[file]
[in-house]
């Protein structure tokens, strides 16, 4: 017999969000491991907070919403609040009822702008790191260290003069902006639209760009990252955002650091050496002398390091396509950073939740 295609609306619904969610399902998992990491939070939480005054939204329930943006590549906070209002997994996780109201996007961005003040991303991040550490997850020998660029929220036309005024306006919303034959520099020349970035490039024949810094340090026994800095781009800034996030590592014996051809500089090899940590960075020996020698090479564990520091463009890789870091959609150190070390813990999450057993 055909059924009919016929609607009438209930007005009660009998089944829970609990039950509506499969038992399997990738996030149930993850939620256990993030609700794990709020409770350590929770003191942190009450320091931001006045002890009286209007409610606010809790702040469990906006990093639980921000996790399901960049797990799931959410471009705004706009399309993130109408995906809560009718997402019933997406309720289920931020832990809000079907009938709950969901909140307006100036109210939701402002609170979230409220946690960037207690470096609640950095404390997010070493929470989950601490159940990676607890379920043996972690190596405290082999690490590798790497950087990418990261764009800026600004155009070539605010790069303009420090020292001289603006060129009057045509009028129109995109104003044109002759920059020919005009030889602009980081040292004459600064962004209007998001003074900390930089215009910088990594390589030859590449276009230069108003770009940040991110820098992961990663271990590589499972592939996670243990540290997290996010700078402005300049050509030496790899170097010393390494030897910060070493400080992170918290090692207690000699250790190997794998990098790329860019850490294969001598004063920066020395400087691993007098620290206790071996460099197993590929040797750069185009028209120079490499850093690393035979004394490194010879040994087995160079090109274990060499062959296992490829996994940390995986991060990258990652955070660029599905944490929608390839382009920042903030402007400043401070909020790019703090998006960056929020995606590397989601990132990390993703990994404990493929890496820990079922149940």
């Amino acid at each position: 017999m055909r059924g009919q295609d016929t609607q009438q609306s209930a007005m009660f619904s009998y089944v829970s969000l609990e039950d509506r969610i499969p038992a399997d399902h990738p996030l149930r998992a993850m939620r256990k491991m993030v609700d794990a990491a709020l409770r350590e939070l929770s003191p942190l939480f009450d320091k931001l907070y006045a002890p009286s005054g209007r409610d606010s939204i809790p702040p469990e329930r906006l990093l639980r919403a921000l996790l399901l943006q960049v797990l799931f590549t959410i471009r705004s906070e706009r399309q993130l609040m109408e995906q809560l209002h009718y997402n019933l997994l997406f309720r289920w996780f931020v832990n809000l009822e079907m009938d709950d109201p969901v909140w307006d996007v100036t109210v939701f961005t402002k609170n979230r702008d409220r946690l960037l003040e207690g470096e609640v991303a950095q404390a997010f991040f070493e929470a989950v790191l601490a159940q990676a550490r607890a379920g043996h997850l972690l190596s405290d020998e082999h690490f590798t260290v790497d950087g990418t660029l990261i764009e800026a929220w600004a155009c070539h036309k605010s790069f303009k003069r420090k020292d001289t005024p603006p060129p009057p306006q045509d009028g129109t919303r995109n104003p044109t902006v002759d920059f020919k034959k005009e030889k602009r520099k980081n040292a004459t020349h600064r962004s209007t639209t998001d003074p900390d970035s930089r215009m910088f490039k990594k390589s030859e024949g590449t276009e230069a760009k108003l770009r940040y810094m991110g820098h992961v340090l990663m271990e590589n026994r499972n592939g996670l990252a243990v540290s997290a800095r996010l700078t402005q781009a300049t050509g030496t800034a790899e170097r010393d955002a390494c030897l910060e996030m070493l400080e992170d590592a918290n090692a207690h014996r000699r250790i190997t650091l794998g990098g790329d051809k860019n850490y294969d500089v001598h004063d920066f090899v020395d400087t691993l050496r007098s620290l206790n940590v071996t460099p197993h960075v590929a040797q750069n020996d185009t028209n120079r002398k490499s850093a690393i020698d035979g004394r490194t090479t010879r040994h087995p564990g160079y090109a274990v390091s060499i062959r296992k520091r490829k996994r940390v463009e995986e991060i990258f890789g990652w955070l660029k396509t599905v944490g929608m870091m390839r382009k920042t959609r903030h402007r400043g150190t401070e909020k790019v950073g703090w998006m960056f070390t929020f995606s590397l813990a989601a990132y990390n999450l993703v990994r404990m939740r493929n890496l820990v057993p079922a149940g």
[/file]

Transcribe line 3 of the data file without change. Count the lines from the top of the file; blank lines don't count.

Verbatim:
């Amino acid at each position: 017999m055909r059924g009919q295609d016929t609607q009438q609306s209930a007005m009660f619904s009998y089944v829970s969000l609990e039950d509506r969610i499969p038992a399997d399902h990738p996030l149930r998992a993850m939620r256990k491991m993030v609700d794990a990491a709020l409770r350590e939070l929770s003191p942190l939480f009450d320091k931001l907070y006045a002890p009286s005054g209007r409610d606010s939204i809790p702040p469990e329930r906006l990093l639980r919403a921000l996790l399901l943006q960049v797990l799931f590549t959410i471009r705004s906070e706009r399309q993130l609040m109408e995906q809560l209002h009718y997402n019933l997994l997406f309720r289920w996780f931020v832990n809000l009822e079907m009938d709950d109201p969901v909140w307006d996007v100036t109210v939701f961005t402002k609170n979230r702008d409220r946690l960037l003040e207690g470096e609640v991303a950095q404390a997010f991040f070493e929470a989950v790191l601490a159940q990676a550490r607890a379920g043996h997850l972690l190596s405290d020998e082999h690490f590798t260290v790497d950087g990418t660029l990261i764009e800026a929220w600004a155009c070539h036309k605010s790069f303009k003069r420090k020292d001289t005024p603006p060129p009057p306006q045509d009028g129109t919303r995109n104003p044109t902006v002759d920059f020919k034959k005009e030889k602009r520099k980081n040292a004459t020349h600064r962004s209007t639209t998001d003074p900390d970035s930089r215009m910088f490039k990594k390589s030859e024949g590449t276009e230069a760009k108003l770009r940040y810094m991110g820098h992961v340090l990663m271990e590589n026994r499972n592939g996670l990252a243990v540290s997290a800095r996010l700078t402005q781009a300049t050509g030496t800034a790899e170097r010393d955002a390494c030897l910060e996030m070493l400080e992170d590592a918290n090692a207690h014996r000699r250790i190997t650091l794998g990098g790329d051809k860019n850490y294969d500089v001598h004063d920066f090899v020395d400087t691993l050496r007098s620290l206790n940590v071996t460099p197993h960075v590929a040797q750069n020996d185009t028209n120079r002398k490499s850093a690393i020698d035979g004394r490194t090479t010879r040994h087995p564990g160079y090109a274990v390091s060499i062959r296992k520091r490829k996994r940390v463009e995986e991060i990258f890789g990652w955070l660029k396509t599905v944490g929608m870091m390839r382009k920042t959609r903030h402007r400043g150190t401070e909020k790019v950073g703090w998006m960056f070390t929020f995606s590397l813990a989601a990132y990390n999450l993703v990994r404990m939740r493929n890496l820990v057993p079922a149940g």